Interpreters being scapegoated; access to services for BSL users being denied – I cannot be a bystander….


As a freelance interpreter I take direct bookings from a hearing or deaf person but also accept work through interpreting agencies. With large public bodies no longer able, or willing, to pay interpreters on an individual basis they  are starting to use agencies to make booking interpreters easier and to make the agencies  responsible for sorting most things , e.g. invoicing, assignment details, etc.

Since working as a sign language interpreter I feel I have good working relationships with a variety of agencies. However, one agency in particular, has not improved its working practices, despite numerous meetings with sign language interpreter associations, legal action taken individually by interpreters, feedback from the local, deaf community or letters sent by unions. Alarmingly, these, seemingly,  poor working practices are being disguised as interpreters not turning up to appointments, i.e. BSL/English interpreters are being used as scapegoats.

Before the agency was awarded the contract for a public service, it was operated by a local, BSL specialist agency. Maybe it’s true what they say, you don’t know what you’ve got until it’s gone. Because, now that BSL specific agency no longer exists (it ceased operating December 2017), it has left a gap in sourcing interpreters for a  specific domain that this new agency has been unable to fill. It has also meant that we, as interpreters, know how a good agency can be run, e.g. woking alongside its freelance interpreters, rather than seeing them as something that needs to be tolerated.

Among other issues, there are two significant problems which have been a regular occurrence for this agency not only in this new contract but in other contracts they hold in the South West (and from what I am aware of from other interpreting colleagues across the UK, these issues may not be exclusive to the South West peninsula). These issues are: 1) providing a non-registered, unqualified interpreter to medical appointments, and 2) persistent late payments for work undertaken to interpreters and /or no payment at all.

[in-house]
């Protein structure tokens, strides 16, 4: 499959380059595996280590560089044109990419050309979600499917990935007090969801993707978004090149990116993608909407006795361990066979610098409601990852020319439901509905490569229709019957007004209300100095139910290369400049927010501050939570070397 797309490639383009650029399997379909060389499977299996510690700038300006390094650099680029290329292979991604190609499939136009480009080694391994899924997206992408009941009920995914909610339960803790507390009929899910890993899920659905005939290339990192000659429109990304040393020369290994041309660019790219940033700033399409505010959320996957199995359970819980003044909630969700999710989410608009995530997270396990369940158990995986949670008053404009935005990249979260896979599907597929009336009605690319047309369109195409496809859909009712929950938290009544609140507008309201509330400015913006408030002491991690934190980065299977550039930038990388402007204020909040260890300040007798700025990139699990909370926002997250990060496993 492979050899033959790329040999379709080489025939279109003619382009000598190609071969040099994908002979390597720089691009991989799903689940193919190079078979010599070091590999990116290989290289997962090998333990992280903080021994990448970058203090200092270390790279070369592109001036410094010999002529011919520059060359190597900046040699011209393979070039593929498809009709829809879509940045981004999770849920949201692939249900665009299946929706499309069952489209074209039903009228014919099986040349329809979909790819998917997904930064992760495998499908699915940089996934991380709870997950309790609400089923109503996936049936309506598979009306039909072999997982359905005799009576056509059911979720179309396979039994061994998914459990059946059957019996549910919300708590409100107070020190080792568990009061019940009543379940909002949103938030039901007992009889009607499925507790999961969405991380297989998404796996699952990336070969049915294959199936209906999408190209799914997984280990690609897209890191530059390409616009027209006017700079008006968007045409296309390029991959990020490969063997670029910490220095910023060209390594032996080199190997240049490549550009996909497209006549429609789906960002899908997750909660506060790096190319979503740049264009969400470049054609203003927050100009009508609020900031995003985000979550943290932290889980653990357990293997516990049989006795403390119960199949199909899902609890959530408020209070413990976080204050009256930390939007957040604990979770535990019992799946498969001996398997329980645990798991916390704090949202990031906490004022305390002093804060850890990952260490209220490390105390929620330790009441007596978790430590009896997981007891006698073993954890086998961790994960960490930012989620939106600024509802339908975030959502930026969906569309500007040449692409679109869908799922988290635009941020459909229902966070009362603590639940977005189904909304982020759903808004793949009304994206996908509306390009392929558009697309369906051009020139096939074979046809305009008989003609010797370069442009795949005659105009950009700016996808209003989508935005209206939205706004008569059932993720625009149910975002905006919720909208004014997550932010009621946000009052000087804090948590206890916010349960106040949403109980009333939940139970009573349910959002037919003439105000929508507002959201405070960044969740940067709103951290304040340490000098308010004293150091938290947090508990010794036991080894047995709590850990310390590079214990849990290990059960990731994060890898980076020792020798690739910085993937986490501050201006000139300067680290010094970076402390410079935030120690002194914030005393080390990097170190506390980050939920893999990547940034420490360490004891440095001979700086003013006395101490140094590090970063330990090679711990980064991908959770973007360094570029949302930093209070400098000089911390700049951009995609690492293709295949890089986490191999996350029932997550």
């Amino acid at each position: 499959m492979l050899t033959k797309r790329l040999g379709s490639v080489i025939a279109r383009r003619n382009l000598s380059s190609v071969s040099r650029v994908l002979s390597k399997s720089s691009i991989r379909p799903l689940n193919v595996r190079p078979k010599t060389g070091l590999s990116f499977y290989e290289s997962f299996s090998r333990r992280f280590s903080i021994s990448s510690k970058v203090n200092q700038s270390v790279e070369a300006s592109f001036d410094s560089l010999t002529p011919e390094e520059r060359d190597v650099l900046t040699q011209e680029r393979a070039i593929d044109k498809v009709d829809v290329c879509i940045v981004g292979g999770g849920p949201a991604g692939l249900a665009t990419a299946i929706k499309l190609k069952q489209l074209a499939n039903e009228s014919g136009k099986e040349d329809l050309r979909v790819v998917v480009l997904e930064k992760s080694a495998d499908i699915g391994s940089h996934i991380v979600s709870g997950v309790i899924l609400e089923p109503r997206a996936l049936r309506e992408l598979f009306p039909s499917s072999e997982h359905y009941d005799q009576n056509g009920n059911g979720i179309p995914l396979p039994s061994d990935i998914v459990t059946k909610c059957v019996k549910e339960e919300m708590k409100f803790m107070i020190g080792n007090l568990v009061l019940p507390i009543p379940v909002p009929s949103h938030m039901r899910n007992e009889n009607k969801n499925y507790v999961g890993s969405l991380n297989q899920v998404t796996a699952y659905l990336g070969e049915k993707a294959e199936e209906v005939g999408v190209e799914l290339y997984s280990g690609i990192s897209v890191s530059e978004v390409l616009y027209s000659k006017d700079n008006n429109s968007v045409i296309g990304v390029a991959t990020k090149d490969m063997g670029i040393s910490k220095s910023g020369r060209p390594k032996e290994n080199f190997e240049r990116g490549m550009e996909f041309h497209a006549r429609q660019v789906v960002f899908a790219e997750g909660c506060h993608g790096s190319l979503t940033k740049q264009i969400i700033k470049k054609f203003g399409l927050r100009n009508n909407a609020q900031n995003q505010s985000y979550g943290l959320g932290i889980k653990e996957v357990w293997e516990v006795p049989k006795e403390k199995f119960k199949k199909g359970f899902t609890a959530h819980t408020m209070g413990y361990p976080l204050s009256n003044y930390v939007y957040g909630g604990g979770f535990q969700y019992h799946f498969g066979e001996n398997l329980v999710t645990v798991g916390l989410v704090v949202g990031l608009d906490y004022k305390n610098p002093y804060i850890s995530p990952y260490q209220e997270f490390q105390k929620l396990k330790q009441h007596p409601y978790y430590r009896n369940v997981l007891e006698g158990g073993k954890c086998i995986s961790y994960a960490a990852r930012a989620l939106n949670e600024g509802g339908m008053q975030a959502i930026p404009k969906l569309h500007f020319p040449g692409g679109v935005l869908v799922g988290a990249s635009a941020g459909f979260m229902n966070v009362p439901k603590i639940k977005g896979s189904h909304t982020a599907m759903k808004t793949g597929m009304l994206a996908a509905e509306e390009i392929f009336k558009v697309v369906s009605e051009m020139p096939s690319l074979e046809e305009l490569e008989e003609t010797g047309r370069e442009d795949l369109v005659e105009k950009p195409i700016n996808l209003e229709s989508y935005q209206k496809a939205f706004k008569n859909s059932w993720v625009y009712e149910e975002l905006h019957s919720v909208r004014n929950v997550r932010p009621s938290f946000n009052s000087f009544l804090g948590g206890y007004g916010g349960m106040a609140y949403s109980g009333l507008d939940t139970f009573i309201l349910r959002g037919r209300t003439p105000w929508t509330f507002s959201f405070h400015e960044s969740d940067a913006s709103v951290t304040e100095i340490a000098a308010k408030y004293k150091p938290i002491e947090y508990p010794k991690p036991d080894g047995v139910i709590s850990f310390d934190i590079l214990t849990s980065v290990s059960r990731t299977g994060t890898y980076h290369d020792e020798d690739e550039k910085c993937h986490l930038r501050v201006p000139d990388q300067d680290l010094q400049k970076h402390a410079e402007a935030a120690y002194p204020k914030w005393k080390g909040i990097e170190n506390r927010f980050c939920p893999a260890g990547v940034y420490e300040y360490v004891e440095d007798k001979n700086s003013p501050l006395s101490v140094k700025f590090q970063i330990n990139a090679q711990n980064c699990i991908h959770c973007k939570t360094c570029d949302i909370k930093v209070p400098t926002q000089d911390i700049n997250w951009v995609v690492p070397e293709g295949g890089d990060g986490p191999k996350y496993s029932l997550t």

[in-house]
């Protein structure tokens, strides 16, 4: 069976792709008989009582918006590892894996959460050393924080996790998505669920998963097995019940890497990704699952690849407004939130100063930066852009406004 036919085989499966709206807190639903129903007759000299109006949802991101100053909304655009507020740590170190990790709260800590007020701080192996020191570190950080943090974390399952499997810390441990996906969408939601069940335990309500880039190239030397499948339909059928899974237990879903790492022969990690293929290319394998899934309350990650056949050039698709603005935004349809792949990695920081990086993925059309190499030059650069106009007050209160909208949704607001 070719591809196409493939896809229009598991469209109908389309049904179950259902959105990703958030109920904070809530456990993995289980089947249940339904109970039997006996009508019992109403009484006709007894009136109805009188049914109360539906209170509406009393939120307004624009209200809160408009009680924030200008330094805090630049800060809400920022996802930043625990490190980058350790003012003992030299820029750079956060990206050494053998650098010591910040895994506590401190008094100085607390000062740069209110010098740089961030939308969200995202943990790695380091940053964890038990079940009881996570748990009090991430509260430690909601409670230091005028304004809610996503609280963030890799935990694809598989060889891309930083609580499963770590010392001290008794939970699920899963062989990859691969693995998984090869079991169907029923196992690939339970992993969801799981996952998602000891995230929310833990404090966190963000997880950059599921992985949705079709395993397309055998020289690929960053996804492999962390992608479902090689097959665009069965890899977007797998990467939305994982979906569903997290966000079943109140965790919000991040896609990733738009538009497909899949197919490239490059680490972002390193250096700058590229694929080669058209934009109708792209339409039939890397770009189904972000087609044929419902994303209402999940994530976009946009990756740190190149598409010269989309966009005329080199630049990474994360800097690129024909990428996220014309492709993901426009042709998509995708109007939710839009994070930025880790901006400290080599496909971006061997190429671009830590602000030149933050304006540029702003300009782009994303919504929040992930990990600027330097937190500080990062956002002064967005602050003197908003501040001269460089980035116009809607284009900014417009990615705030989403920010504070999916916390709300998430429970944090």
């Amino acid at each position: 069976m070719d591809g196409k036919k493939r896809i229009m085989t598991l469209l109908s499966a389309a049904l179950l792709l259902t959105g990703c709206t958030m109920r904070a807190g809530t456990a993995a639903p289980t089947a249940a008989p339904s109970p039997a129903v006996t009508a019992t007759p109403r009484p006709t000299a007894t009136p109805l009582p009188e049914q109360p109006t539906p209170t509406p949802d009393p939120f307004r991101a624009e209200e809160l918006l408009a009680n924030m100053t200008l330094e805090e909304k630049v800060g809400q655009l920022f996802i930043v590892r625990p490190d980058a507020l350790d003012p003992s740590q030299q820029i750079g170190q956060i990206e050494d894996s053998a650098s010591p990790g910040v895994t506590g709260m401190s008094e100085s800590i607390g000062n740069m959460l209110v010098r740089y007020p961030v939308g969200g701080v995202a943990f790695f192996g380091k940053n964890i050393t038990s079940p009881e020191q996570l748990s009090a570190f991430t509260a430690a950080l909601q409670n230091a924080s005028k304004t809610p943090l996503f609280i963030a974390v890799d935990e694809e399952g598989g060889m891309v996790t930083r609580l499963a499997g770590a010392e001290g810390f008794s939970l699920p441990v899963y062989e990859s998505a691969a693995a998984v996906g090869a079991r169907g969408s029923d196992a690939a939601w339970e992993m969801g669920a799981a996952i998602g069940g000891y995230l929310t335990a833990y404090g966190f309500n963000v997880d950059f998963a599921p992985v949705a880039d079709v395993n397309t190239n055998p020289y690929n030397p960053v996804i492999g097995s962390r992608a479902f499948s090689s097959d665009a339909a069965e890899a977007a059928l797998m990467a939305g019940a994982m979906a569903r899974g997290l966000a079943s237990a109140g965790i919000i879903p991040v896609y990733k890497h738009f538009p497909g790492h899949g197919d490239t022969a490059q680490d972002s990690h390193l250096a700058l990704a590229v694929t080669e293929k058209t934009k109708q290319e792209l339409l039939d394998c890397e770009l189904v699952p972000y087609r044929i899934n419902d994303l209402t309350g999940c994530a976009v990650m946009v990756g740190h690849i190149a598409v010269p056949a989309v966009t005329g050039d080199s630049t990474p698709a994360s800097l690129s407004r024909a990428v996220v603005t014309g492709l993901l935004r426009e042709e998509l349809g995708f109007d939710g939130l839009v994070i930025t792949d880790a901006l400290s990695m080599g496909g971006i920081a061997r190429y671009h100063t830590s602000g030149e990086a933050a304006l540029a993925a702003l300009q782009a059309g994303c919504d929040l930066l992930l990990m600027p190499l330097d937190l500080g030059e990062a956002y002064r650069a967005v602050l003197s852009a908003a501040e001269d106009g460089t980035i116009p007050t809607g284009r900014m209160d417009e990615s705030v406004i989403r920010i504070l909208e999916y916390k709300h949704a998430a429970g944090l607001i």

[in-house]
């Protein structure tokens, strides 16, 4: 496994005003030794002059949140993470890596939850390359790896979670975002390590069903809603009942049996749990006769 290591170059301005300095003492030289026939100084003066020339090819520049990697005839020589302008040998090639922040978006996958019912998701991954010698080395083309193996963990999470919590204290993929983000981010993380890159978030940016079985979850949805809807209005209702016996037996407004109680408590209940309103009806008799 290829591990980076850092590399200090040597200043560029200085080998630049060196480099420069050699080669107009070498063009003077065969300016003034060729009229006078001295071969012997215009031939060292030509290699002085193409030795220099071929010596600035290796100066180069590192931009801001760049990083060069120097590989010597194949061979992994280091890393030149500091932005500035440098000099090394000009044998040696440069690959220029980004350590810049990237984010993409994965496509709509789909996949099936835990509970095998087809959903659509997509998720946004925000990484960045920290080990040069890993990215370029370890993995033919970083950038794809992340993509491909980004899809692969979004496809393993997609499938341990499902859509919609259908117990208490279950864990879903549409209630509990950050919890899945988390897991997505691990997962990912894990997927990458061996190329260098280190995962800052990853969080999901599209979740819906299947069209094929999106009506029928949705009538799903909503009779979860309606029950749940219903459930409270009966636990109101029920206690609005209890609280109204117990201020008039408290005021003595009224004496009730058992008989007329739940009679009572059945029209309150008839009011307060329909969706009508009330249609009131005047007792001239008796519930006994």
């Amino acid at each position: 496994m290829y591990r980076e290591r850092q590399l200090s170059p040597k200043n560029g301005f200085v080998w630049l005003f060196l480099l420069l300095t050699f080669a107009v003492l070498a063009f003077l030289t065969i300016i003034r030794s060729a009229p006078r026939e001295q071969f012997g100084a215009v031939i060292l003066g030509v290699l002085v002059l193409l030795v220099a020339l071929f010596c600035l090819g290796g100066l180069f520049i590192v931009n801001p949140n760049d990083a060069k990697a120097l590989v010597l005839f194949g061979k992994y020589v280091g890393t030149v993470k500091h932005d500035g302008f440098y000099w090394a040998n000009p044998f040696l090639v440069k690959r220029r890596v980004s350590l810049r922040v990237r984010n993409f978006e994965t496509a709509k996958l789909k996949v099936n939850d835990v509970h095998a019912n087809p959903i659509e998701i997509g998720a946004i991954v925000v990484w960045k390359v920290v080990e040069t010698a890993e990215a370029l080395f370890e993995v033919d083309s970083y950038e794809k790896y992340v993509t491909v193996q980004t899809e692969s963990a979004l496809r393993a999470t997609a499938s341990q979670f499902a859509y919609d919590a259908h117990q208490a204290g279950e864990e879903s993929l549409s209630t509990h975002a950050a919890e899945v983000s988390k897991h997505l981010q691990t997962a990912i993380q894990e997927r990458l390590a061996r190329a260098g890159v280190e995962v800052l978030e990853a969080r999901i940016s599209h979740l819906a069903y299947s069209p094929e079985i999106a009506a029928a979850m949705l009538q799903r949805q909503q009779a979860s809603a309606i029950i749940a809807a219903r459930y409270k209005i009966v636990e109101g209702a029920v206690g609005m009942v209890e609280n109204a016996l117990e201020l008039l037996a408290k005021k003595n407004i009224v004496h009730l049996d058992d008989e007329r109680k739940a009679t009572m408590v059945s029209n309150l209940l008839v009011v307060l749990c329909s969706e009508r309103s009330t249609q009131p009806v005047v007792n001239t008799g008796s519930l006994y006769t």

1. Medical assignments are inherently complex, with high risks if information is misunderstood. The ‘Sick of It’  report published in 2014  found that BSL users had worse health outcomes than the general population. Not only does this mean missed diagnosis and poor treatment for BSL users, but it costs the NHS £30 million per year. Therefore, any agency providing non-registered interpreters to such assignments are increasing costs to their client- which contracting an agency is supposed to make more less costly. For example, I was told  by an organisation that it is cheaper for them to outsource their interpreting bookings to an agency than it would be to pay someone to manage interpreting bookings because of the costs of a full time salary and the benefit associated with that (sick pay, holidays, etc). Yet, this agency’s policies and procedures stated that they only recruit interpreters who are NRCPD registered When challenged about this it was stated that this was because the agency was finding it hard to find interpreters who want to work for them . This leads me onto issue number 2:
  2. There has been persistent late/ none payments for a significant period of time since this agency was awarded a contract for a public service in the South West. Since being awarded this new contract recently in Devon, the issue of payments has not improved and has resulted in many interpreters starting legal proceedings to try to retrieve the money they are owed through working for them. This, of course, has meant that a large proportion of most of the interpreters in this area are refusing to work for this agency as there is no guarantee they will be remunerated for the work they have done. And, if they are finally paid, this entails reminder emails, phone calls and texts to chase payment.